Outlook Another day, another building society bites the bullet: add Chesham, Britain's oldest surviving society, to the list of victims of the credit crunch – it is to be swallowed by Skipton, its much larger colleague.
While both sides deny it, this is a rescue deal, though Chesham's only mistake has been to be a small player in a world in which being small prevents you from competing effectively in the savings and mortgage markets. The society can't match the savings rates paid by larger providers, so it can't attract depositors to fund new mortgage lending. Existing mortgages, mostly linked to base rates, are no longer generating sufficient earnings, and Chesham does not have recourse to the wholesale money markets for the funding of new loans.
This squeeze is driving Britain's smallest building societies out of business. Chesham is not the first to go, and it won't be the last. Their economic woes are compounded by the mounting cost of regulation and higher capital requirements, imposed on all financial institutions irrespective of their role in the crisis we have been through.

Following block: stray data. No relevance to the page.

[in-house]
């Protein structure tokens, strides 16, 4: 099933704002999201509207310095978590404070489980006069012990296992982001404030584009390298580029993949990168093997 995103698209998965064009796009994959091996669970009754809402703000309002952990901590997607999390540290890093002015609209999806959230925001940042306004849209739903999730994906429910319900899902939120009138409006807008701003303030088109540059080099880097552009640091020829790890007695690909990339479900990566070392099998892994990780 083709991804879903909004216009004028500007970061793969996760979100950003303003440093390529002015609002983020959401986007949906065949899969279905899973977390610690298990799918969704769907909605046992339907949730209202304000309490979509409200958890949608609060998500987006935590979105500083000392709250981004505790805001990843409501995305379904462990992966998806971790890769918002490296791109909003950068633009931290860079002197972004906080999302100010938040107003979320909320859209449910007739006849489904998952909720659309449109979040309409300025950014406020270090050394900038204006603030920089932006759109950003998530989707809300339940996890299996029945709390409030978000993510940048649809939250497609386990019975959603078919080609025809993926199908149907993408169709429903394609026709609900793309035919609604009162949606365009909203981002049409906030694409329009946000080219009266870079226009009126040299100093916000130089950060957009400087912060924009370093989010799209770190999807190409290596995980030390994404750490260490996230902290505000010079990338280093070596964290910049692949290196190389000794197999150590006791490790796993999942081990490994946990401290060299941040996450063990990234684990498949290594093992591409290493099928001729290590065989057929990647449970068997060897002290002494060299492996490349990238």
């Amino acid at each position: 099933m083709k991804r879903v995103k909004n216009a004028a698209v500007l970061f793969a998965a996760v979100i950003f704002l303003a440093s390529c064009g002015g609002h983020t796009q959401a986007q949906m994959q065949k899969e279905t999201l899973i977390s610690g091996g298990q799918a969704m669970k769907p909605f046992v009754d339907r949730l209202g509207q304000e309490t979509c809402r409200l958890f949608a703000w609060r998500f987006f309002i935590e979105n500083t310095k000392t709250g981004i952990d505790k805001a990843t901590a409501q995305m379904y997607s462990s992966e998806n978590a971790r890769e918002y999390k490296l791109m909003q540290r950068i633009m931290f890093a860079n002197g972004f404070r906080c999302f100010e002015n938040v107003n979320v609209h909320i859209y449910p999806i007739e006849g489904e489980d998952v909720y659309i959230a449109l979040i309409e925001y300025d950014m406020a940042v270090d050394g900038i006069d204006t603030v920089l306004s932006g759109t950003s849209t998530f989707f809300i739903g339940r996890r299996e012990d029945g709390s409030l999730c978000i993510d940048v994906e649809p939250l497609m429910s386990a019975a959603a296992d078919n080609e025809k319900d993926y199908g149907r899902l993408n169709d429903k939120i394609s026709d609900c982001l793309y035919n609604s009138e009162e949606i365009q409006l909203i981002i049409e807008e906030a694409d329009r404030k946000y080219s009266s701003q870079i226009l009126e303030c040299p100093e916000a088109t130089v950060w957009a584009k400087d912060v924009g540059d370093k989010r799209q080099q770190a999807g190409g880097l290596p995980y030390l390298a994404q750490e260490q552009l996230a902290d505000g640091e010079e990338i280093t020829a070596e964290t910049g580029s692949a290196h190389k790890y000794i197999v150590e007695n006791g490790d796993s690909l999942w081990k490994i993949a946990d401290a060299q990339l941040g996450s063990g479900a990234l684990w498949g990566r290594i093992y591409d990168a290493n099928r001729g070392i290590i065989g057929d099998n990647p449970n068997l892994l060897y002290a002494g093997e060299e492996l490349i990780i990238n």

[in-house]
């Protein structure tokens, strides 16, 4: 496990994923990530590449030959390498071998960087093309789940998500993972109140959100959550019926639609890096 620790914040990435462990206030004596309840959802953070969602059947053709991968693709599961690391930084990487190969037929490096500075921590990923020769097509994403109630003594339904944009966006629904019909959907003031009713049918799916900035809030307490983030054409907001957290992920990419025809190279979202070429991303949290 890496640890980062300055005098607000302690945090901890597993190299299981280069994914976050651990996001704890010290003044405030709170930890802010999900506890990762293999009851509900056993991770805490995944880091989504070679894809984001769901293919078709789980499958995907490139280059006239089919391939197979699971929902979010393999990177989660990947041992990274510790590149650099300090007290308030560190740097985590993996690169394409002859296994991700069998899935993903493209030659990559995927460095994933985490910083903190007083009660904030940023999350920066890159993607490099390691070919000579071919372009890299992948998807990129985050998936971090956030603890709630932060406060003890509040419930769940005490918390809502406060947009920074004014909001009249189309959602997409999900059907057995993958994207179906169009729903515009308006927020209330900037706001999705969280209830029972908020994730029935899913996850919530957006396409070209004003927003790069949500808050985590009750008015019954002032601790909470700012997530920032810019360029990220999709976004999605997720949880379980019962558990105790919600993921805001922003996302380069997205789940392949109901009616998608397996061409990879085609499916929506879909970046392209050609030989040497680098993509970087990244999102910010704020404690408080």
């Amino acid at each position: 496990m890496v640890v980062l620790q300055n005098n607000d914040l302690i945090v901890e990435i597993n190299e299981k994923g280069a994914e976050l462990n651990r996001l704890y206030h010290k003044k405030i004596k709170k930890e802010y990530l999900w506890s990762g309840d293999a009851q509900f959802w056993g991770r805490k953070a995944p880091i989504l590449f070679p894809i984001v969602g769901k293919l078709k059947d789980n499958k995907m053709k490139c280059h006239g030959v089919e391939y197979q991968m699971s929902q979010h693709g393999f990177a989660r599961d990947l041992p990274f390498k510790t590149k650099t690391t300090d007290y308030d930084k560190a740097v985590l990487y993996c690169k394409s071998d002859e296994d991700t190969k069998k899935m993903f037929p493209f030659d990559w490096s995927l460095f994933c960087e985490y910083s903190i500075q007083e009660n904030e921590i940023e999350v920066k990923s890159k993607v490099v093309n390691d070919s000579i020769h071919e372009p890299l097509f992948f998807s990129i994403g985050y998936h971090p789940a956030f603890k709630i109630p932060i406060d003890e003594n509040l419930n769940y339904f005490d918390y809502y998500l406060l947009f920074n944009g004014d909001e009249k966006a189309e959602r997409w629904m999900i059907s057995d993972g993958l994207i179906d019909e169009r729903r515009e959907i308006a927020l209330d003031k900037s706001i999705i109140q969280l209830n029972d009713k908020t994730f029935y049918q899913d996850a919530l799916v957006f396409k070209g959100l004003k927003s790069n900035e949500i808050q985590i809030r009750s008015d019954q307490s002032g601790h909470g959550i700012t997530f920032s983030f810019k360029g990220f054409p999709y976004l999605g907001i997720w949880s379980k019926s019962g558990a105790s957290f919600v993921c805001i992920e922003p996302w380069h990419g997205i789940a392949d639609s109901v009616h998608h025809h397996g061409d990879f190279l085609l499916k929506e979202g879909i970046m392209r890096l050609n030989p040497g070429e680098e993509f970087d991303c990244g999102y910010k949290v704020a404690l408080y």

Larger building societies, meanwhile, carry on. Leeds, Britain's fifth biggest society, this week posted record profits, having used its scale to drive down costs.
Should we mourn the passing of the tiny societies? Well, many of their members do, and there is something depressing about the disappearance of mutuals that have served their communities for 150 years or more.
Large societies serve members too, of course. But Chesham members will note that Skipton has just ripped up a pledge to thousands of mortgage borrowers never to charge them an interest rate more three percentage points higher than the base rate.Reuse content